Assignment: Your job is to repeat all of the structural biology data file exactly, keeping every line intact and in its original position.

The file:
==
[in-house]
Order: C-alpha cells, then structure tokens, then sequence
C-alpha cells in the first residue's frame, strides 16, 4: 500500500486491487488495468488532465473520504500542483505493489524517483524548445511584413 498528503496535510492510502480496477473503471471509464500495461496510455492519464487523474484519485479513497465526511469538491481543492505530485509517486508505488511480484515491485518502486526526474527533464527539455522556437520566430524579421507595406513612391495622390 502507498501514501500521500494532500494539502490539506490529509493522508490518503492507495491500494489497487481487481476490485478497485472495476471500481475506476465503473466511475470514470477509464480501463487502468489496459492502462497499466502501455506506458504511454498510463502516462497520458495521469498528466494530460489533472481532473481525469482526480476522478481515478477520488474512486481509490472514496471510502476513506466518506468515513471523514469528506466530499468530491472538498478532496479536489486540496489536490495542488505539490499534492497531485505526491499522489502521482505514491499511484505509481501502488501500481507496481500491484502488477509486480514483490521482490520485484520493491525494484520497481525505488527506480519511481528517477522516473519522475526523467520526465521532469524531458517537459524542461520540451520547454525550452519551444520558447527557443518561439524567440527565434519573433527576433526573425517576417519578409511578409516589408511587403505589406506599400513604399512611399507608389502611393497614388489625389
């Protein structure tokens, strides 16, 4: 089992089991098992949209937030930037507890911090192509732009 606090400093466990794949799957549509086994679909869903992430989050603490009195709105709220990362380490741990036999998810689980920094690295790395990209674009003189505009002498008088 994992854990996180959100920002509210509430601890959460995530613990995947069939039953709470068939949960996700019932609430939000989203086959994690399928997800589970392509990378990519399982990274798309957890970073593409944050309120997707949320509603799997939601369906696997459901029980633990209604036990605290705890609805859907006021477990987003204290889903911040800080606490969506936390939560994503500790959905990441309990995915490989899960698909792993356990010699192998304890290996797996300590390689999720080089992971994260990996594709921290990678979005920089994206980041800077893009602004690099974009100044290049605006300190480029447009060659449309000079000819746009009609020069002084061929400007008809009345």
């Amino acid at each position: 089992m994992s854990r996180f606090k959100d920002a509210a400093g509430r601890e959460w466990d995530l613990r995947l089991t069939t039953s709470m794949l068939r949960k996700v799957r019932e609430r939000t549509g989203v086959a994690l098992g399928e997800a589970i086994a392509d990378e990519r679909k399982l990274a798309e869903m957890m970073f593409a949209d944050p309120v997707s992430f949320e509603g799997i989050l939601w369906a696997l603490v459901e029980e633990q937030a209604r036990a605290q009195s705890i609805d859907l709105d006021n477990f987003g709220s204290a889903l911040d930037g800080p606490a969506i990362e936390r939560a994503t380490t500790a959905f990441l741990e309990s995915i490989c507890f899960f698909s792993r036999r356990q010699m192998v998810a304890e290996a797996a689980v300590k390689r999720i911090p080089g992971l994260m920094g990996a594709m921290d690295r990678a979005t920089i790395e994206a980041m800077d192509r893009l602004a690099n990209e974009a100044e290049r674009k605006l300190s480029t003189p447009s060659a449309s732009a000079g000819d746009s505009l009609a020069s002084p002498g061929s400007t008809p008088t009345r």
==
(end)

[in-house]
Order: C-alpha cells, then structure tokens, then sequence
C-alpha cells in the first residue's frame, strides 16, 4: 500500500486491487488495468488532465473520504500542483505493489524517483524548445511584413 498528503496535510492510502480496477473503471471509464500495461496510455492519464487523474484519485479513497465526511469538491481543492505530485509517486508505488511480484515491485518502486526526474527533464527539455522556437520566430524579421507595406513612391495622390 502507498501514501500521500494532500494539502490539506490529509493522508490518503492507495491500494489497487481487481476490485478497485472495476471500481475506476465503473466511475470514470477509464480501463487502468489496459492502462497499466502501455506506458504511454498510463502516462497520458495521469498528466494530460489533472481532473481525469482526480476522478481515478477520488474512486481509490472514496471510502476513506466518506468515513471523514469528506466530499468530491472538498478532496479536489486540496489536490495542488505539490499534492497531485505526491499522489502521482505514491499511484505509481501502488501500481507496481500491484502488477509486480514483490521482490520485484520493491525494484520497481525505488527506480519511481528517477522516473519522475526523467520526465521532469524531458517537459524542461520540451520547454525550452519551444520558447527557443518561439524567440527565434519573433527576433526573425517576417519578409511578409516589408511587403505589406506599400513604399512611399507608389502611393497614388489625389
């Protein structure tokens, strides 16, 4: 089992089991098992949209937030930037507890911090192509732009 606090400093466990794949799957549509086994679909869903992430989050603490009195709105709220990362380490741990036999998810689980920094690295790395990209674009003189505009002498008088 994992854990996180959100920002509210509430601890959460995530613990995947069939039953709470068939949960996700019932609430939000989203086959994690399928997800589970392509990378990519399982990274798309957890970073593409944050309120997707949320509603799997939601369906696997459901029980633990209604036990605290705890609805859907006021477990987003204290889903911040800080606490969506936390939560994503500790959905990441309990995915490989899960698909792993356990010699192998304890290996797996300590390689999720080089992971994260990996594709921290990678979005920089994206980041800077893009602004690099974009100044290049605006300190480029447009060659449309000079000819746009009609020069002084061929400007008809009345």
């Amino acid at each position: 089992m994992s854990r996180f606090k959100d920002a509210a400093g509430r601890e959460w466990d995530l613990r995947l089991t069939t039953s709470m794949l068939r949960k996700v799957r019932e609430r939000t549509g989203v086959a994690l098992g399928e997800a589970i086994a392509d990378e990519r679909k399982l990274a798309e869903m957890m970073f593409a949209d944050p309120v997707s992430f949320e509603g799997i989050l939601w369906a696997l603490v459901e029980e633990q937030a209604r036990a605290q009195s705890i609805d859907l709105d006021n477990f987003g709220s204290a889903l911040d930037g800080p606490a969506i990362e936390r939560a994503t380490t500790a959905f990441l741990e309990s995915i490989c507890f899960f698909s792993r036999r356990q010699m192998v998810a304890e290996a797996a689980v300590k390689r999720i911090p080089g992971l994260m920094g990996a594709m921290d690295r990678a979005t920089i790395e994206a980041m800077d192509r893009l602004a690099n990209e974009a100044e290049r674009k605006l300190s480029t003189p447009s060659a449309s732009a000079g000819d746009s505009l009609a020069s002084p002498g061929s400007t008809p008088t009345r």